CERAWeek by S&P Global 2023: U.S. offshore wind is happening now, not later
(WO) —There was no shortage of clean energy sessions at CERAWeek by S&P Global 2023. While much of the conference was dominated by oil and gas companies, Thursday’s session, entitled “U.S. offshore wind: Surging power,” informed attendees of the emerging opportunities that offshore wind in the U.S. has to offer.
Moderated by S&P Global’s Eduard Sala de Vedruna, the company’s Clean Energy Technology Lead, the session answered key questions that many in the industry have regarding this largely untapped sector in the U.S. Speakers David Hardy, CEO of Ørsted Americas; William Hazelip, President of National Grid; Sam Eaton, CEO of RWE; and Doreen Harris, President and CEO of NYSERDA, explained why U.S. offshore wind is important, what’s driving growth, and spoke about opportunities emerging in the near future.
Offshore wind’s importance to energy, job security and decarbonization. Vedruna opened dialogue with a loaded question: “Why is offshore wind important?” While each speaker pointed to different advantages that this form of renewable energy can offer, they all agreed that offshore wind could be the key to boosting energy security, keeping the job market alive, and reaching net zero by 2050.
Harris explained that offshore wind allows companies and states to adhere to strict climate laws. According to Hardy, offshore wind’s importance lies in its efficiency, as the CEO believes that the power source is a “solution for high population density coastal communities.” Since highly populated coastal towns lack the resources to host other kinds of renewable power, offshore wind seems to be these regions’ only option.
To Eaton, offshore wind’s main importance is its propensity for decarbonization. He pointed out that companies can’t pursue opportunities in LNG or carbon capture and storage (CCS) with only solar and onshore wind. These processes require robust energy; according to Eaton, offshore wind is essential to supplying these operations with low-carbon power.
Of course, a major talking point surrounding renewables concerns job displacements across the oil and gas industry. However, Hazelip thinks that offshore wind could be a silver lining. Fossil fuel professionals have transferrable skills that make them perfect for working in offshore wind.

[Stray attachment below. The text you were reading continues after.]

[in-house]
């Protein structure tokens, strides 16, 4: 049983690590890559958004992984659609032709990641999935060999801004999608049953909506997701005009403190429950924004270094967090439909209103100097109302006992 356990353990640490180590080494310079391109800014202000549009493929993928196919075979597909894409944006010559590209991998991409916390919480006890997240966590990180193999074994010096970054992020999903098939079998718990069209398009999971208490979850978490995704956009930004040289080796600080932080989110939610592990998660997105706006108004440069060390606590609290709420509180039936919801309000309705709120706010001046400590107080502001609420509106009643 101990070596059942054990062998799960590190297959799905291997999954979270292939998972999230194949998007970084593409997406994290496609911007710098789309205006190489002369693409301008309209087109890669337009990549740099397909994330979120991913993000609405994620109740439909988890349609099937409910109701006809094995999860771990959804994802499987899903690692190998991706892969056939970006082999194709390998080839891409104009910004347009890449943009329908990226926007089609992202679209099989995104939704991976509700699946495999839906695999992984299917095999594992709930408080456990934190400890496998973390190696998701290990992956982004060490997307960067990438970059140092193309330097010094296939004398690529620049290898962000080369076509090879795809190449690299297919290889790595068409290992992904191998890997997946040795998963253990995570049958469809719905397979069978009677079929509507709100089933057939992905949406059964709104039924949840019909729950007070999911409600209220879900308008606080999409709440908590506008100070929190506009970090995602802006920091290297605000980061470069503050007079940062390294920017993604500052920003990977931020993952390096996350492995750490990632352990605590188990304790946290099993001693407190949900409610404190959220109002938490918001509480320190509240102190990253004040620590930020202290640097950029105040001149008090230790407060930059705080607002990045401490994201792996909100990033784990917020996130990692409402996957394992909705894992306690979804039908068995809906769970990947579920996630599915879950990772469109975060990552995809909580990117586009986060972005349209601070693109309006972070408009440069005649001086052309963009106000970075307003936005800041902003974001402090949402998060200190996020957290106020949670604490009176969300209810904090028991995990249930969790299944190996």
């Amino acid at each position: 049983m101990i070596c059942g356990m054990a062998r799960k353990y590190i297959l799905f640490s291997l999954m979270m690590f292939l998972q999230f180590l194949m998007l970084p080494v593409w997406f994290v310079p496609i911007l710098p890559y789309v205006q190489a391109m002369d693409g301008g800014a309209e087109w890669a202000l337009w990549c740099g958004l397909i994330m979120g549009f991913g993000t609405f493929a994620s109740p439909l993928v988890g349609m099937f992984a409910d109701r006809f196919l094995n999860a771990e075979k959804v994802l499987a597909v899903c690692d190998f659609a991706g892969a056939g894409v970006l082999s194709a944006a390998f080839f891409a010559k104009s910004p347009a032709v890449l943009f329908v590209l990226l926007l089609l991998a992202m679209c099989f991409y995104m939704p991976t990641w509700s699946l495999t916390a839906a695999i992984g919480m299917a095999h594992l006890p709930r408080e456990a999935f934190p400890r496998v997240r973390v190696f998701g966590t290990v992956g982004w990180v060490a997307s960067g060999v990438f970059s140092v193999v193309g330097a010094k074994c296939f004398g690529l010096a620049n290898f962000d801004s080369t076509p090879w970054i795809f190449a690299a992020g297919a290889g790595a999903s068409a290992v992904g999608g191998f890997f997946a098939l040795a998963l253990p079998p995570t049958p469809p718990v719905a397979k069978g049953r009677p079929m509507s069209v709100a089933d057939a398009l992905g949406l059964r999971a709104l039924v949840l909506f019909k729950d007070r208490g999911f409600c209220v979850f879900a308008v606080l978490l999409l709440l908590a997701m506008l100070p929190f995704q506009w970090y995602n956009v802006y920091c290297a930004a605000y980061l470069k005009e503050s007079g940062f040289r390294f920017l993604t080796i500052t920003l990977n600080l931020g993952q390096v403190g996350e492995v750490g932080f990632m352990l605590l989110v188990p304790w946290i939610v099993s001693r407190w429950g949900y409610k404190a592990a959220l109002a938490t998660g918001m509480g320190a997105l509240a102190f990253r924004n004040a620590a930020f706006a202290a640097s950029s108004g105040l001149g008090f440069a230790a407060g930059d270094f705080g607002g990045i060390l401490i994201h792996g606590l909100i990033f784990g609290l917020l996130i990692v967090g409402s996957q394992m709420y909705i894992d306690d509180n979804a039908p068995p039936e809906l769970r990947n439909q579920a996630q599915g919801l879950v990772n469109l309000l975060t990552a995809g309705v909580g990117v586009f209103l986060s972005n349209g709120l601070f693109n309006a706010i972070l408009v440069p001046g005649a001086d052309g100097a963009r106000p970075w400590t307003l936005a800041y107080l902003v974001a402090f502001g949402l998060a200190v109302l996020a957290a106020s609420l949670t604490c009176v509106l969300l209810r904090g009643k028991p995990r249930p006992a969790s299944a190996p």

Scale and experience will drive offshore wind growth in the U.S. The panel spoke about potential risks involved with being a “first mover” in a new industry. While the learning curve may appear steep, Harris says that learning from European efforts means “we aren’t starting from scratch.” That said, current projects in New York aren’t enough to sustain domestic demand. To Harris, the only way to achieve cost reduction in offshore wind is to bring U.S. resources up to scale.
According to Eaton, scale and experience will be the driving factor for offshore wind in America. After all, the U.S. only has seven turbines spinning. That’s miniscule compared to the hundreds offshore Europe that provide critical energy to countries that need it most. If the U.S. hopes to catch up, politicians must cultivate a “durable policy environment” that will encourage investment.
However, as Harris said earlier, “we aren’t starting from scratch.” Eaton pointed out that the U.S. can skip the decades-long timeline Europe endured to get the ball rolling. Hardy said that the main obstacle will be getting past expensive “one-time costs;” if the industry can achieve enough investment, the U.S. will be able to do in 10 years what Europe took 30 years to accomplish.
Offshore wind is an opportunity, not a cost. All speakers agreed that the economic opportunities surrounding U.S. offshore wind are astronomical. The new supply chain that would be required to sustain this renewable energy source will create 65,000 to 80,000 new jobs, according to Eaton. In fact, Harris estimated that 10,000 new jobs would be created in New York, alone, through offshore wind operations. Hardy named three key sectors that will experience the most job growth: 1) building infrastructure for ports; 2) manufacturing and building turbines; and 3) operating wind farms and general maintenance.
Harris pointed to a coal company in western New York that is transitioning into the offshore wind sector. Experts expect others to follow suit, as energy leaders see the value and make long-term investments.
When asked what large opportunities the offshore wind sector has in store for 2023-2024, the panel was excited and optimistic. Hardy anticipates that Ørsted Americas’ first utility offshore wind projects will come to fruition.
Easton says that the sector will move into the “execution phase,” as investments put more steel into U.S. waters. Hazelip commented that National Grid will bring commitments to delivering key supply chain components to New York to life. As for Harris, NYSERDA has over 100 proposals to sort through and will reveal contract results spring 2023.
Offshore wind: it’s happening! If there was one phrase this panel echoed time and time again, it’s that U.S. offshore wind is happening now, not later. As industry leaders explore new technologies to move efforts forward, Harris insists that offshore wind is a “growing industry” that professionals must keep their eyes on.